State v. Carr, 21 N.C. App. 470 (1974)

May 15, 1974 · North Carolina Court of Appeals · No. 745SC143
21 N.C. App. 470


No. 745SC143

(Filed 15 May 1974)

1. Larceny § 4— indictment — owner of property — no variance

There was no fatal variance between indictment and proof where the indictment charged defendants with larceny of an automobile owned by William Brad Crowell but the evidence showed that the vehicle was registered in the name of “Crowell’s T.V.”, since William Brad Crowell had possession and control of the vehicle and considered it as his own at the time it was stolen.

2. Criminal Law § 84; Searches and Seizures § 1 — warrantless seizure of items in plain view — admissibility

Items seized without a warrant from one defendant’s home were admissible at defendants’ larceny trial where the officer entered the . home to execute a valid arrest warrant and found the items in plain view.

3. Criminal Law § 95— evidence from one defendant’s home — admissibility as to both defendants

Trial court properly refused to instruct the jury to consider items of evidence seized from one defendant’s house against that defendant only, since the evidence was relevant to the case against each defendant.

4. Criminal Law § 92— two defendants — consolidation for trial proper

Trial court did not err in consolidating for trial cases against defendants for larceny of an automobile.

5. Criminal Law § 80 — business records — authentication testimony sufficient.

Testimony by a witness that she was familiar with the record keeping system of an apartment complex and that the records offered into evidence were made in accordance with that system was sufficient to authenticate the records, even though the witness was not employed by the apartment complex until a time subsequent to the date of the records offered.

Appeal by defendants from Rouse, Judge, 25 June 1973 Session of Superior Court held in New Hanover County.

Defendants were charged in separate indictments with the larceny on 25 August 1972 of a 1965 Ford van automobile owned *471by William Brad Crowell. The defendants pled not guilty, and, upon motion of the State, the cases were consolidated for trial.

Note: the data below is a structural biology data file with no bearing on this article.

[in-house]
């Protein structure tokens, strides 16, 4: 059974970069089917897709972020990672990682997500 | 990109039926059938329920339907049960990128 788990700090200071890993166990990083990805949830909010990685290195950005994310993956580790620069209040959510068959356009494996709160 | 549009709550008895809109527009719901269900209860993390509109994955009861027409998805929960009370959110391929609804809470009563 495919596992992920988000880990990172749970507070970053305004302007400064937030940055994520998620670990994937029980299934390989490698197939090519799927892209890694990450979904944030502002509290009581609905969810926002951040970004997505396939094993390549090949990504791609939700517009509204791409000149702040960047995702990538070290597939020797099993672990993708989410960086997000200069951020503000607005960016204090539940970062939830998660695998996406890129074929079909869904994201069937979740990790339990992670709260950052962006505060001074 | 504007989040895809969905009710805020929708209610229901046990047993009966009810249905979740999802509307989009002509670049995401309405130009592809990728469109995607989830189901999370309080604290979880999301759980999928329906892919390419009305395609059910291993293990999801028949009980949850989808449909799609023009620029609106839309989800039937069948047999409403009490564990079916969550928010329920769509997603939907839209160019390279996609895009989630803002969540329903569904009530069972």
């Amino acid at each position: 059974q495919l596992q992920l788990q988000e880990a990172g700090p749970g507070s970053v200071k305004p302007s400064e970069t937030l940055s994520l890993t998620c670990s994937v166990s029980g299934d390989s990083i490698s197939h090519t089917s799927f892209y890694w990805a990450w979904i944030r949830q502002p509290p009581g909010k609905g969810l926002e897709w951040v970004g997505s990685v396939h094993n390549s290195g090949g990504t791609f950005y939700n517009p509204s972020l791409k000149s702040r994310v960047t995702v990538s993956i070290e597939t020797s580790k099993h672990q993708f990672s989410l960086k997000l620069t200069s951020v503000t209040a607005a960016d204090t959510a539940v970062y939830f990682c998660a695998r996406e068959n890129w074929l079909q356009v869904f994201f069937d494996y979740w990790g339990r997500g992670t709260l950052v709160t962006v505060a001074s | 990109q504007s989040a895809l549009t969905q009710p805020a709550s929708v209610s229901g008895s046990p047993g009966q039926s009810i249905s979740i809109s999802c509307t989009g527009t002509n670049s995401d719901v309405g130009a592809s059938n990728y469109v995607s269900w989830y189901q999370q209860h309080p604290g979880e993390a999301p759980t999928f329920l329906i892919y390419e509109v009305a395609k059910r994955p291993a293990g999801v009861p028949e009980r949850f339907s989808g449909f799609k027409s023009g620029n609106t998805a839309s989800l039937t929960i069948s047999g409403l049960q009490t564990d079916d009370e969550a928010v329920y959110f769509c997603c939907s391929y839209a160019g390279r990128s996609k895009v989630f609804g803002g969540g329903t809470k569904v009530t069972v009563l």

The evidence for the State tended to show that William Brad Crowell was in possession of a Ford van, which was decorated on the outside with Thrush side pipes. The car was registered in the name of “Crowell’s T.V.”, a business owned by Crowell’s father, but Crowell regarded it as his car, took it to college with him, and was in possession of it at all times. On 25 August 1972 Crowell discovered that his locked car had disappeared from the parking lot at Country Club Apartments where he resided. Two days later it was found on Murrayvillé Road abandoned and heavily damaged.

On 10 September 1972 C. H. Page, a Wilmington police officer, secured an arrest warrant for the defendant Carr and went to his house to arrest him. Carr was not at home but Page saw a box of tapes in the house and outside in the yard he found a set of Thrush side pipes. These items were seized and were later identified by Crowell as having come from his car. They were introduced in evidence at the trial.

Quinton Brown, an accomplice, testified for the State that he and the defendant stole the Ford van on the night of 24 August 1972 and drove it to Murrayvillé Road where they stripped it of many parts, including the side pipes, and abandoned it. Brown later saw the side pipes at Carr’s house.

Defendant Carr testified for himself and denied that he had taken any part in the theft of Crowell’s car.

Defendant Davis offered testimony from two witnesses that he had been visiting them in their apartment on the night the theft occurred and that Davis had an adjoining apartment of his own.

In rebuttal, the State introduced records of the Country Club Apartments which tended to show the eviction of Davis from his apartment prior to 24 August 1972. These records were authenticated by the manager of the Country Club Apartments.

The jury found defendants guilty of felonious larceny, and each was sentenced to a prison term of three to five years. Defendants appealed.

*472 ■ Attorney General Morgan, by Assistant Attorney General George W. Boylan, for the State.

Charles E. Rice III for defendant Carr.

Stephen E. Cnlhreth for defendant Davis.

BALEY, Judge.